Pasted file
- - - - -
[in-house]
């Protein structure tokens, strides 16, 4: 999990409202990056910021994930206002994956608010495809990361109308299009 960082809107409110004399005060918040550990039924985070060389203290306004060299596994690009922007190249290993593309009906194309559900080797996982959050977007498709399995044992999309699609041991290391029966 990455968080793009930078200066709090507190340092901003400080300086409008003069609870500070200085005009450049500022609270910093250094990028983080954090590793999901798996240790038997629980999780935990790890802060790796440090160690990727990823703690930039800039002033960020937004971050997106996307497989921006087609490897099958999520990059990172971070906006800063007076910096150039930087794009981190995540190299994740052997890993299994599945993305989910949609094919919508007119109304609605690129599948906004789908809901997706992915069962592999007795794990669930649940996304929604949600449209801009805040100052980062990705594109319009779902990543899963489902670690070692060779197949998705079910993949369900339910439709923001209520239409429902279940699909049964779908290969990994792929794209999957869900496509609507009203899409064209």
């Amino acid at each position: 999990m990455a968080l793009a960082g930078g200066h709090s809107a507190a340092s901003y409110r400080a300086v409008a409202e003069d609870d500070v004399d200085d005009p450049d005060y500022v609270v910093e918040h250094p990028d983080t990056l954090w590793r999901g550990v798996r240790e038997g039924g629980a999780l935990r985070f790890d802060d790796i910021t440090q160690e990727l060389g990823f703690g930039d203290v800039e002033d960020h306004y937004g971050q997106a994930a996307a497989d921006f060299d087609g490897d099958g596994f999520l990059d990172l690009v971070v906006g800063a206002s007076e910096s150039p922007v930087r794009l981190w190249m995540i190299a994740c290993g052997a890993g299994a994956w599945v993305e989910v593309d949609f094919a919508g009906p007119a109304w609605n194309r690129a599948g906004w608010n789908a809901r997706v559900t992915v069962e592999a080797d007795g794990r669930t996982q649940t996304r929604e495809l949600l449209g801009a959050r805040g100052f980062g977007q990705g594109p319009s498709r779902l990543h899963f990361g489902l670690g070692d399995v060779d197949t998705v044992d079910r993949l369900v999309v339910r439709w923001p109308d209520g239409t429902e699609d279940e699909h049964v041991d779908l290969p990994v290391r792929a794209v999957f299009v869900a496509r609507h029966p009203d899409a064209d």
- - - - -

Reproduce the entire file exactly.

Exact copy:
[in-house]
């Protein structure tokens, strides 16, 4: 999990409202990056910021994930206002994956608010495809990361109308299009 960082809107409110004399005060918040550990039924985070060389203290306004060299596994690009922007190249290993593309009906194309559900080797996982959050977007498709399995044992999309699609041991290391029966 990455968080793009930078200066709090507190340092901003400080300086409008003069609870500070200085005009450049500022609270910093250094990028983080954090590793999901798996240790038997629980999780935990790890802060790796440090160690990727990823703690930039800039002033960020937004971050997106996307497989921006087609490897099958999520990059990172971070906006800063007076910096150039930087794009981190995540190299994740052997890993299994599945993305989910949609094919919508007119109304609605690129599948906004789908809901997706992915069962592999007795794990669930649940996304929604949600449209801009805040100052980062990705594109319009779902990543899963489902670690070692060779197949998705079910993949369900339910439709923001209520239409429902279940699909049964779908290969990994792929794209999957869900496509609507009203899409064209």
């Amino acid at each position: 999990m990455a968080l793009a960082g930078g200066h709090s809107a507190a340092s901003y409110r400080a300086v409008a409202e003069d609870d500070v004399d200085d005009p450049d005060y500022v609270v910093e918040h250094p990028d983080t990056l954090w590793r999901g550990v798996r240790e038997g039924g629980a999780l935990r985070f790890d802060d790796i910021t440090q160690e990727l060389g990823f703690g930039d203290v800039e002033d960020h306004y937004g971050q997106a994930a996307a497989d921006f060299d087609g490897d099958g596994f999520l990059d990172l690009v971070v906006g800063a206002s007076e910096s150039p922007v930087r794009l981190w190249m995540i190299a994740c290993g052997a890993g299994a994956w599945v993305e989910v593309d949609f094919a919508g009906p007119a109304w609605n194309r690129a599948g906004w608010n789908a809901r997706v559900t992915v069962e592999a080797d007795g794990r669930t996982q649940t996304r929604e495809l949600l449209g801009a959050r805040g100052f980062g977007q990705g594109p319009s498709r779902l990543h899963f990361g489902l670690g070692d399995v060779d197949t998705v044992d079910r993949l369900v999309v339910r439709w923001p109308d209520g239409t429902e699609d279940e699909h049964v041991d779908l290969p990994v290391r792929a794209v999957f299009v869900a496509r609507h029966p009203d899409a064209d």